How should you be financing your car

car sales

Only 50 per cent of students that graduate high school are financially literate. What does that have to do with cars? Well, if you need a car, you need money.

And if you lack financial literacy, chances are that your savings will not be paying for your new car. Technically, you shouldn’t be using up all your savings to buy a car either. Let us look at a more elaborate explanation in this article and hope to increase your financial literacy by a small amount.

Firstly, we need to understand if you are actively considering the cost of owning a car, not just the cost of buying it. This essentially means that other than the cost that you will be paying to procure the car and gain ownership of it is only a part of the investment that you will be putting into this deal. Owning a car has additional costs like:


  1. Car Insurance
  2. Car Maintenance (Servicing, tyres, etc.)
  3. Car Accessories for added comfort (assuming you wouldn’t want to have an empty vehicle, and will be adding accessories time and again, to improve utility.)
  4. Fuel
  5. Registration
  6. Depreciation (The price of your car reduces every year by a certain percentage to account for the usage of the car in that year.)

All this amounts to about $10000 for an average Australian with a small car.

Now that you know the actual cost of owning a vehicle, let’s talk about an alternative that more than half of Australia uses to commute to work and otherwise – public transport.

Taking a bus or train to work and back home will cost you a lot lesser in terms of the money spent, but costs about the same when you calculate the equivalent of the time spent in public transport. It totally depends on how you place your priorities and consider more important.

Next is the fun part, trying to choose a car. You select a colour, a model and you put in a lot of effort and research into it; deciding which colour suits your personality and which car suits your needs.

Make sure you understand that a car is a utility product before it is a style statement. You might want to look great driving your car, but the satisfaction from that goes away within a few odd days. Then you’re left with a car, and if it doesn’t fulfil your basic needs, you will eventually end up regretting the purchase.

This is the reason a lot of people wonder if a car is a good investment. This is currently being debated without an actual conclusion, so we’re going to present both the ideas and leave your decision to you.

One conclusion state that a car is an asset because it provides utility for a long time and can be sold for half its price within five years. The debating statement is that a car is a liability because it depreciates with time and the amount of money spent on the car cannot be recovered.

In our opinion, a car is a utility product. Since it offers a resale value after a reasonable period of consumption, it could be considered a good investment if you know the right time and the right way to get rid of it. You can also consider selling your car for cash to scrap car removal services. These services offer a good price for cars that are unwanted or are difficult to sell to a customer.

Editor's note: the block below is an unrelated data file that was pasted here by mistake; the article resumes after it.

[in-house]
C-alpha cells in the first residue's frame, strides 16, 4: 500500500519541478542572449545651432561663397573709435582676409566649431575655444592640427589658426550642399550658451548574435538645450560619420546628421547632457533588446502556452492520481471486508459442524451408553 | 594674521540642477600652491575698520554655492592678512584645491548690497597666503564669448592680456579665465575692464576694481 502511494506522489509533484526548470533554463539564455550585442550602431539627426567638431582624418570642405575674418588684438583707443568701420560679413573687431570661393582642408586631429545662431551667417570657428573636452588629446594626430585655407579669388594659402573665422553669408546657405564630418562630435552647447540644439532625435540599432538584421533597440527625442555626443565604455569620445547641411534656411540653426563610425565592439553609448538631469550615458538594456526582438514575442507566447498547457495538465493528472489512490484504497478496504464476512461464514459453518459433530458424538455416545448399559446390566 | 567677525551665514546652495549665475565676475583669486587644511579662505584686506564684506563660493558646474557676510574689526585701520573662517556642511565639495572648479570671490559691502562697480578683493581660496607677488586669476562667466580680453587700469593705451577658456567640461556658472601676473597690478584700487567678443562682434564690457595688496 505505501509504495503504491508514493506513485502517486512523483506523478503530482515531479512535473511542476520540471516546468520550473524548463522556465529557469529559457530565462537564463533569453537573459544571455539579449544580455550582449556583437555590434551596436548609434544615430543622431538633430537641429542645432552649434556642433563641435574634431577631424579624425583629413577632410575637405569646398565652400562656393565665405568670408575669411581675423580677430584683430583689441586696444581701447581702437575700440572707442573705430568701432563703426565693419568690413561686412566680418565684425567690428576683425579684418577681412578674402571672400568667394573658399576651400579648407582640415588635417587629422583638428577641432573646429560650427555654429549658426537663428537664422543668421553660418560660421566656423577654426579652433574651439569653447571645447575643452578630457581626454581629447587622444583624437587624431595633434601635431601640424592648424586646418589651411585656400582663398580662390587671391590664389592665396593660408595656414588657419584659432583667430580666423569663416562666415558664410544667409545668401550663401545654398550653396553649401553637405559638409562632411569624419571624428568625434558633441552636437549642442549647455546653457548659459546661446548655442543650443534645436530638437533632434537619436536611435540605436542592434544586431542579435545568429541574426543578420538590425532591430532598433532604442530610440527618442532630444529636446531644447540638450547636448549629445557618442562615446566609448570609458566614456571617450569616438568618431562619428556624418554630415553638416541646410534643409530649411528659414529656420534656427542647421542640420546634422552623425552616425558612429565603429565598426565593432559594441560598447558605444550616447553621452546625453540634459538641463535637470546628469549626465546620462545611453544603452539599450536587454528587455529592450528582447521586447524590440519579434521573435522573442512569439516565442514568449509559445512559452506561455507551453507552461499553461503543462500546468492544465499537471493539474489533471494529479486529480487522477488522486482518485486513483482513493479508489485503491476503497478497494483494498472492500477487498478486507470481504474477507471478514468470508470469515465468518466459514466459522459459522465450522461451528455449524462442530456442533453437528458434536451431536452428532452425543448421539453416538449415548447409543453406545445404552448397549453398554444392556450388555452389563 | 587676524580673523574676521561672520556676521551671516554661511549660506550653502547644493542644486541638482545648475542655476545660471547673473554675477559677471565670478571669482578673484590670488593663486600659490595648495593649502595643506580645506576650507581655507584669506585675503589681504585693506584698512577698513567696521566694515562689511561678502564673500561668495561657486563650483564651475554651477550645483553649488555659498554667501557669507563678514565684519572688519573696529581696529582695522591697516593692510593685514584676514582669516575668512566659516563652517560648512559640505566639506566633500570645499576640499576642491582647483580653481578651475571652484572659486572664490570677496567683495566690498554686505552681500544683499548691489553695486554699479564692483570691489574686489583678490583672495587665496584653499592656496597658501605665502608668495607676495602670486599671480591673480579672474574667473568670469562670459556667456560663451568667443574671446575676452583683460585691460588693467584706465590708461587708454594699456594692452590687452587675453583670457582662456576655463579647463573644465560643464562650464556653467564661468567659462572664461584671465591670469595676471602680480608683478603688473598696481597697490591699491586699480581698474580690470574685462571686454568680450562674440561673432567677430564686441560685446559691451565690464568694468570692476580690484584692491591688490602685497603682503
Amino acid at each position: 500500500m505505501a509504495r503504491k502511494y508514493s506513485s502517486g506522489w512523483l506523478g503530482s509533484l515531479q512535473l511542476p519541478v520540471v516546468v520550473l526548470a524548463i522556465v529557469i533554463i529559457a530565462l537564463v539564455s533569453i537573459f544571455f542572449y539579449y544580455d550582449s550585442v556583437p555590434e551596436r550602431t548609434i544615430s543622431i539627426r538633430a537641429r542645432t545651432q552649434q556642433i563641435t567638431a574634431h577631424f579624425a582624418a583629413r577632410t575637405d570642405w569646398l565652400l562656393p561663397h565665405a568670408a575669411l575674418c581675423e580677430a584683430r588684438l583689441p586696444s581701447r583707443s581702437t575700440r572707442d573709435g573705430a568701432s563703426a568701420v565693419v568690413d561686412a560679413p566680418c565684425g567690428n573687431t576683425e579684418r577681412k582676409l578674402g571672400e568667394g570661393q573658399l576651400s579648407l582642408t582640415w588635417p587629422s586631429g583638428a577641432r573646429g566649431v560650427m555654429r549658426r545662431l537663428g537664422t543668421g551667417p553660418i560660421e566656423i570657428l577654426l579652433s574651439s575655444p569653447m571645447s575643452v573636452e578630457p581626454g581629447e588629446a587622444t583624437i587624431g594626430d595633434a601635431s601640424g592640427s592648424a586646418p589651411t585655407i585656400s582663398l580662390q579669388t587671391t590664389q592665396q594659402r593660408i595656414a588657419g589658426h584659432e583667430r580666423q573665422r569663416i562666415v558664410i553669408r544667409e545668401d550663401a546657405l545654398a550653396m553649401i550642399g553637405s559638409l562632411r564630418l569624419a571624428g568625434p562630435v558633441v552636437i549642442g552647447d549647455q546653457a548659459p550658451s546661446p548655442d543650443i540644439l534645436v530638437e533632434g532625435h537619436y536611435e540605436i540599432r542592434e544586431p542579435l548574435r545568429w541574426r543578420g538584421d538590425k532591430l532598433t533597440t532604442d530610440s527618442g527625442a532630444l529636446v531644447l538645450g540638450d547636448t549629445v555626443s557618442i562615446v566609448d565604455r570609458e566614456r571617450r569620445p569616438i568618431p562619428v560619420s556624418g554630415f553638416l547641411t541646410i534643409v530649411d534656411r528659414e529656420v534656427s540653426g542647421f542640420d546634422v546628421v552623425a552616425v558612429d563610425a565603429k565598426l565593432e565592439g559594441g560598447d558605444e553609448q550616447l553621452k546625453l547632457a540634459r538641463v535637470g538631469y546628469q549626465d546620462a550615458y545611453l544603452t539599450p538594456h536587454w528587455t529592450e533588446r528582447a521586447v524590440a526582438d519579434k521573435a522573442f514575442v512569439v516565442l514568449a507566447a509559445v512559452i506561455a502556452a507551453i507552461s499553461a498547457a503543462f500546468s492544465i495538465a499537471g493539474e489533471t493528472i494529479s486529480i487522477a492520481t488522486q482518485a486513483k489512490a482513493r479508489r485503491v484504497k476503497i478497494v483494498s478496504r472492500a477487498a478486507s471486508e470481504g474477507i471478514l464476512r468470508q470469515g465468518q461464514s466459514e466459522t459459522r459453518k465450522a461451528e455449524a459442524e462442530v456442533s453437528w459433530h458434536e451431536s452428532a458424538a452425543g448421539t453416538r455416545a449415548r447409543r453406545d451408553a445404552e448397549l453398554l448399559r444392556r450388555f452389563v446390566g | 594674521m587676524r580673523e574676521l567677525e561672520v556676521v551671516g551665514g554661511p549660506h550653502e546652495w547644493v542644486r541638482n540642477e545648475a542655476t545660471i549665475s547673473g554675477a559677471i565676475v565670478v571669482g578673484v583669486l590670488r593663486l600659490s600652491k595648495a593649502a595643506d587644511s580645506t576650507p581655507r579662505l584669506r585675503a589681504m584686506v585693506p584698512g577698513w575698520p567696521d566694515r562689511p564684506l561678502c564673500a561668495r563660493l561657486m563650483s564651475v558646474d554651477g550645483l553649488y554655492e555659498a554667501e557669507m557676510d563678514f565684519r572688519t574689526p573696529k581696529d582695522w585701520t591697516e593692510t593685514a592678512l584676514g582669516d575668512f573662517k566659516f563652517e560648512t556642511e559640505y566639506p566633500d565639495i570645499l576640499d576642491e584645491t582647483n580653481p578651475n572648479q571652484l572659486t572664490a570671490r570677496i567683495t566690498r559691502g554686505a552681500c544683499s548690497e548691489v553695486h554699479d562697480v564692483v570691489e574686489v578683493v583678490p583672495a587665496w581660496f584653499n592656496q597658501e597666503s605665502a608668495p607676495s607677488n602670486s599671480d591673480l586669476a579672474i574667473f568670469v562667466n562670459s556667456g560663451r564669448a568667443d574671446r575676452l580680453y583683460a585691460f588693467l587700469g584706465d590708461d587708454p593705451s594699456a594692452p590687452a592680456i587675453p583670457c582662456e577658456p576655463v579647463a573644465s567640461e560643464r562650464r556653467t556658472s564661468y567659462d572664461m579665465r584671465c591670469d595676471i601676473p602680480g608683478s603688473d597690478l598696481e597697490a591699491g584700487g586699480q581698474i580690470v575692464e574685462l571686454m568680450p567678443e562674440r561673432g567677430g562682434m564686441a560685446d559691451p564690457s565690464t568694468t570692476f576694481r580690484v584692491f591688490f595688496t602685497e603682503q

Even though most people do not consider paying cash for a vehicle appropriate, because the current value of cash is higher than what it will be after years. But think about it, if you take a finance option, you will have to pay interest on the borrowed amount, which will essentially be the same as paying the cash right now. In any case, we assume that most car buyers would want to keep their cash for other important purposes or emergencies.

Let us now briefly look at the options available to finance a car:

  1. Dealership Finance: Its simple, and easy. The dealer that gives you your car will also look after your finances. They will ensure that you get a good deal according to your needs and expectations. The only drawback of using a dealer finance is that the chances of you getting ripped off are high. Most dealerships add their own commission percentage to the financing options and offer you a higher price than the actual price.
  2. Bank Loans: Go to the bank, ask them for a car loan, get a pretty high percentage. But the one thing that is guaranteed when you take a car loan from a bank or any other financial institution is that you will be secure in your transactions.
  3. Personal Sponsors: Even though this method is highly discouraged, you might consider borrowing from someone who can afford lending the money, but make sure to offer a relatively lower return rate. This way, you won’t have to return a higher sum of money to an institution. Although this method might require the involvement of rich friends or parents, which most of us might not have. So, it should not be considered a very credible source.

It is important to remember that you shouldn’t be spending an amount on a car that might disrupt your credit rating. Another matter of concern is to be aware of all the potential fees that you may have to pay. These decisions might affect your future finance transactions, not necessarily in a positive direction.

If you have any more concerns regarding vehicle financing options, consider talking to a friend who has used these options. A personal review gives in-depth information about a product or service.

Finally, educate yourself to a be a more financially literate buyer to be a more financially stable consumer.